Supermarkets prepare for ‘food riots’
UK supermarkets could face food riots if a coronavirus pandemic were to be declared, a retail expert has warned.
Bruno Monteyne, former supply chain director for Tesco, which is Britain's biggest supermarket chain, said a widespread outbreak of COVID-19 would place immense pressure on supermarkets.
It comes as photos are already emerging of UK supermarket shelves stripped of food items like pasta and hand sanitiser.
In Australia supermarkets have struggled to cope as shoppers panic buy toilet paper amid fears a coronavirus outbreak could impact supply.
'PANIC BUYING, EMPTY SHELVES AND FOOD RIOTS'
Mr Monteyne now works as an analyst at investment firm Alliance Bernstein and has detailed supermarkets' contingency plans in a letter to investors, reports The Guardian.
There would be "panic buying, empty shelves and food riots" and supermarkets would need to resort to a "feed the nation" plan which would focus on maintaining staple product supplies, he said.
"Yes, it will be chaotic (and expect pictures of empty shelves)," Mr Monteyne said. "But the industry will reduce complexity to keep the country fed."
Reducing "complexity" will likely mean convenience products like ready to eat meals will no longer be a priority.
Food prices are unlikely to rise because "retailers cannot be seen to be profiteering at a moment of crisis", he added.
If severe food shortages were to occur Mr Monteyne predicted the army would be used to
"protect depots, food trucks and stores".
Tesco had already run "multiday simulation" exercises to prepare for this threat.
'NOT A PARACETAMOL IN SIGHT'
In photos eerily similar to what's already happened in Australia, UK shoppers are taking to social media to share how supermarkets are already being stripped of essential items.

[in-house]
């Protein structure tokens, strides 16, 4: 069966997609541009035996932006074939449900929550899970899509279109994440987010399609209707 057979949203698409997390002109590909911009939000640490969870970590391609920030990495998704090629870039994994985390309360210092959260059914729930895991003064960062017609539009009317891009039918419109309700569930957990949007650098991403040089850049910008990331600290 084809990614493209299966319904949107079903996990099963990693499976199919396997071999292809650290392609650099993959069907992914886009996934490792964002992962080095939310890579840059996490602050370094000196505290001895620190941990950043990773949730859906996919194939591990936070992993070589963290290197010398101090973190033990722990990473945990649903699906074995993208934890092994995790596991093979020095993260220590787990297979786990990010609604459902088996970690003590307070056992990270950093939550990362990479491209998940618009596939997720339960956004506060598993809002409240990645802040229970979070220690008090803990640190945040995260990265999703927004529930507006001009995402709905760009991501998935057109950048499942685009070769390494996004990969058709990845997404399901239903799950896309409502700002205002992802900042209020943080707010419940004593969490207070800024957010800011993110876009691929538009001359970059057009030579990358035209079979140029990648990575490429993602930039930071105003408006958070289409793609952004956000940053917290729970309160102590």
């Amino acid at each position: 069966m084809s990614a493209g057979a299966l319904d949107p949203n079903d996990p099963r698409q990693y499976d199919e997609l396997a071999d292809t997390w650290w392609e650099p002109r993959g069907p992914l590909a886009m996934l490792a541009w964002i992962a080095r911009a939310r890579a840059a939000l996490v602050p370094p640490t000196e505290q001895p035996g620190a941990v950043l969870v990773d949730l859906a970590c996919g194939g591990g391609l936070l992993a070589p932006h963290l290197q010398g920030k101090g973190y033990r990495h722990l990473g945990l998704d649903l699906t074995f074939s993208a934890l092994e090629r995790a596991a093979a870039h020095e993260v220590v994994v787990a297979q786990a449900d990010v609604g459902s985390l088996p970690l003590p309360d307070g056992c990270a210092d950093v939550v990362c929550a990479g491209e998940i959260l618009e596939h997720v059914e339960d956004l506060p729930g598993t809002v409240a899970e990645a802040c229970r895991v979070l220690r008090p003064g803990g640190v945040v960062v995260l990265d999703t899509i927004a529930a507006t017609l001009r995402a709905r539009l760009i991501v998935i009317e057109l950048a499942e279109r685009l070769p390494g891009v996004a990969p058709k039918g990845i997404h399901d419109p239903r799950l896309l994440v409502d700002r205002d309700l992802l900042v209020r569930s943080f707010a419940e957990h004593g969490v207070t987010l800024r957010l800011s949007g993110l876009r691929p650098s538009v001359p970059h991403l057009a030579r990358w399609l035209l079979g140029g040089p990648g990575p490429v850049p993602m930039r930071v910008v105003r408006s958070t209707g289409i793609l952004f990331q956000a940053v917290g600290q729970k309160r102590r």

"Mum just got back from Tesco shopping, it's like the weekend before Christmas!! Pasta shelves almost empty and not a paracetamol in sight!!" one person shared on Twitter.
Another person shared a photo of an empty handwash section at their local store, joking that it was like "everyone's just realised they should wash their hands".
Meanwhile, British Prime Minister Boris Johnson has tried to reassure panicked buyers that he will keep the country fed.
He is expected to unveil a more detailed plan for combating the spread of the virus with 116 reported cases and the first death.
Britain is still trying to contain the outbreak, but is moving towards implementing an action plan to delay its spread until the warmer months.
The state-run health service is currently under strain as it deals with winter outbreaks of flu and norovirus.
"The situation is pretty much as it has been in the sense that we are still in the contain phase, though now our scientists and medical advisers are making preparations for the delay phase," Johnson said.
"What they are looking at in the next few days, in the near future, is what kind of measures might be necessary to retard the spread of the disease.
"As soon as they've decided that the moment is right to announce those, we will be absolutely clear with the public about what needs to be done. But for the moment things are as they have been."
Measures to be introduced when the virus spreads could include asking people to work from home, reducing large gatherings such as football matches and shutting schools.
Australia's supermarkets have been overwhelmed by panic-buying shoppers this week, with photos of customers loading up their trolleys with dozens of toilet rolls at a Costco going viral.
Scores of people have reported chaotic scenes at their supermarket, with footage of frenzied customers rushing for toilet paper at a Woolworths in the Sydney suburb of Revesby.
Supermarkets have now had to introduce limits on essential items with restrictions on the amount of rice, long life milk, toilet paper, hand sanitister and eggs.
- With AFP